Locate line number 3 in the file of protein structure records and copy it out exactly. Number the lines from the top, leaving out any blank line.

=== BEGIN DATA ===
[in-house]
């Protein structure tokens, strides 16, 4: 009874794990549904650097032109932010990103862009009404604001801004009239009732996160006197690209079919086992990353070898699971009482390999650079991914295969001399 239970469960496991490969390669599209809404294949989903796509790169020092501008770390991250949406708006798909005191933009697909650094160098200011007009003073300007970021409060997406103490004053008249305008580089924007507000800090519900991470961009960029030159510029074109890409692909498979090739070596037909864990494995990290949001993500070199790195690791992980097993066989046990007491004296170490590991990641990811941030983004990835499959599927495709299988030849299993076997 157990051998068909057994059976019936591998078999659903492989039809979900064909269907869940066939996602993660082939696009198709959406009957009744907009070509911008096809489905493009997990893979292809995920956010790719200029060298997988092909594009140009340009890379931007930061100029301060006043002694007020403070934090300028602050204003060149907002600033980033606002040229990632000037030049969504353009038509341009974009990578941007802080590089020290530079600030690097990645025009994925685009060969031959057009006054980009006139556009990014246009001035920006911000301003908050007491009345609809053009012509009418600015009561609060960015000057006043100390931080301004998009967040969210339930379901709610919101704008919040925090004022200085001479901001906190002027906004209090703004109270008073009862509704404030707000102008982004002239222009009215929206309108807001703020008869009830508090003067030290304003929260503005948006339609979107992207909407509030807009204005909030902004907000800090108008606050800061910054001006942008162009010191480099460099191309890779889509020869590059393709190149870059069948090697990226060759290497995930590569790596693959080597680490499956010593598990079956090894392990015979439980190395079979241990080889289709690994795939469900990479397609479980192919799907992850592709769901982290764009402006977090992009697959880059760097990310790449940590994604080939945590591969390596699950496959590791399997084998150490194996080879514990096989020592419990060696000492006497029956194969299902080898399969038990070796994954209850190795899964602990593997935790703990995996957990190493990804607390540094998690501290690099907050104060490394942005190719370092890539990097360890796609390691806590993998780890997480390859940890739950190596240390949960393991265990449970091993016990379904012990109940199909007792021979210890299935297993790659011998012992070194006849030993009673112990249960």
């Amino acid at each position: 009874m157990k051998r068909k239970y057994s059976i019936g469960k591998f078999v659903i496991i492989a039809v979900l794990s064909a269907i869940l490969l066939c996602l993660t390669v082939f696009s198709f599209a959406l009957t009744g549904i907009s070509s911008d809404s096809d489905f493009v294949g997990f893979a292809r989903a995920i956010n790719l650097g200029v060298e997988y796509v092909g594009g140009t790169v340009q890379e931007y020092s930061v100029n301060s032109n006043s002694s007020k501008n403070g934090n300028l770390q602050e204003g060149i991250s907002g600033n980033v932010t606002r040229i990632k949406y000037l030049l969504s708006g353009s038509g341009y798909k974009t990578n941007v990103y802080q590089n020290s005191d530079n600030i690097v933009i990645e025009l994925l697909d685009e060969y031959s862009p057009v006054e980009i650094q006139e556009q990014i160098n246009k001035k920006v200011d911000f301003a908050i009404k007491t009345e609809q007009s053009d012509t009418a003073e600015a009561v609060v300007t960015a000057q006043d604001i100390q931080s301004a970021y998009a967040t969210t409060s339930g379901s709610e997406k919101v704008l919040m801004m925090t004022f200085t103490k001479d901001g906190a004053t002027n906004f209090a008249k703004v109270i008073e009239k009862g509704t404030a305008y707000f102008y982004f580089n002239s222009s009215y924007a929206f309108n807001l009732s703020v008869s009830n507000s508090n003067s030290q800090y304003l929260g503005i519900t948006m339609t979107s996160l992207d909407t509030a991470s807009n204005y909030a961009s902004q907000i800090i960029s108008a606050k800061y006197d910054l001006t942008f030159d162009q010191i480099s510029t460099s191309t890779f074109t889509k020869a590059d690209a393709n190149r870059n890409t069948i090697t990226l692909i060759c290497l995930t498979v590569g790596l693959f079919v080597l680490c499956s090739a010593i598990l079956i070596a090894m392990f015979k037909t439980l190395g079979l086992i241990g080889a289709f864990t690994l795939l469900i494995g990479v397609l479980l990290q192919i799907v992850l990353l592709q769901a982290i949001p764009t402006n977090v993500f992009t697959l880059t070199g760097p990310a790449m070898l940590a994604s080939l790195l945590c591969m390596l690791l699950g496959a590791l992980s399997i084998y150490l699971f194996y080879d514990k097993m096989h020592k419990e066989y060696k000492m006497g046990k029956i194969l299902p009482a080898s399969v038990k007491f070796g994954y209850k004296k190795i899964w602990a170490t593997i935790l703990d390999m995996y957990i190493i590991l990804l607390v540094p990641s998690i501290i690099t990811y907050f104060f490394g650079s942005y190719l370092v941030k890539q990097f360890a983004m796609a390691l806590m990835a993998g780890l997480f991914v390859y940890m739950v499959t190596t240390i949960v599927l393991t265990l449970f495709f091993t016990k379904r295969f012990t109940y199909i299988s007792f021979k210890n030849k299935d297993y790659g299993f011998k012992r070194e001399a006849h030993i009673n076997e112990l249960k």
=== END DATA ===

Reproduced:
């Amino acid at each position: 009874m157990k051998r068909k239970y057994s059976i019936g469960k591998f078999v659903i496991i492989a039809v979900l794990s064909a269907i869940l490969l066939c996602l993660t390669v082939f696009s198709f599209a959406l009957t009744g549904i907009s070509s911008d809404s096809d489905f493009v294949g997990f893979a292809r989903a995920i956010n790719l650097g200029v060298e997988y796509v092909g594009g140009t790169v340009q890379e931007y020092s930061v100029n301060s032109n006043s002694s007020k501008n403070g934090n300028l770390q602050e204003g060149i991250s907002g600033n980033v932010t606002r040229i990632k949406y000037l030049l969504s708006g353009s038509g341009y798909k974009t990578n941007v990103y802080q590089n020290s005191d530079n600030i690097v933009i990645e025009l994925l697909d685009e060969y031959s862009p057009v006054e980009i650094q006139e556009q990014i160098n246009k001035k920006v200011d911000f301003a908050i009404k007491t009345e609809q007009s053009d012509t009418a003073e600015a009561v609060v300007t960015a000057q006043d604001i100390q931080s301004a970021y998009a967040t969210t409060s339930g379901s709610e997406k919101v704008l919040m801004m925090t004022f200085t103490k001479d901001g906190a004053t002027n906004f209090a008249k703004v109270i008073e009239k009862g509704t404030a305008y707000f102008y982004f580089n002239s222009s009215y924007a929206f309108n807001l009732s703020v008869s009830n507000s508090n003067s030290q800090y304003l929260g503005i519900t948006m339609t979107s996160l992207d909407t509030a991470s807009n204005y909030a961009s902004q907000i800090i960029s108008a606050k800061y006197d910054l001006t942008f030159d162009q010191i480099s510029t460099s191309t890779f074109t889509k020869a590059d690209a393709n190149r870059n890409t069948i090697t990226l692909i060759c290497l995930t498979v590569g790596l693959f079919v080597l680490c499956s090739a010593i598990l079956i070596a090894m392990f015979k037909t439980l190395g079979l086992i241990g080889a289709f864990t690994l795939l469900i494995g990479v397609l479980l990290q192919i799907v992850l990353l592709q769901a982290i949001p764009t402006n977090v993500f992009t697959l880059t070199g760097p990310a790449m070898l940590a994604s080939l790195l945590c591969m390596l690791l699950g496959a590791l992980s399997i084998y150490l699971f194996y080879d514990k097993m096989h020592k419990e066989y060696k000492m006497g046990k029956i194969l299902p009482a080898s399969v038990k007491f070796g994954y209850k004296k190795i899964w602990a170490t593997i935790l703990d390999m995996y957990i190493i590991l990804l607390v540094p990641s998690i501290i690099t990811y907050f104060f490394g650079s942005y190719l370092v941030k890539q990097f360890a983004m796609a390691l806590m990835a993998g780890l997480f991914v390859y940890m739950v499959t190596t240390i949960v599927l393991t265990l449970f495709f091993t016990k379904r295969f012990t109940y199909i299988s007792f021979k210890n030849k299935d297993y790659g299993f011998k012992r070194e001399a006849h030993i009673n076997e112990l249960k």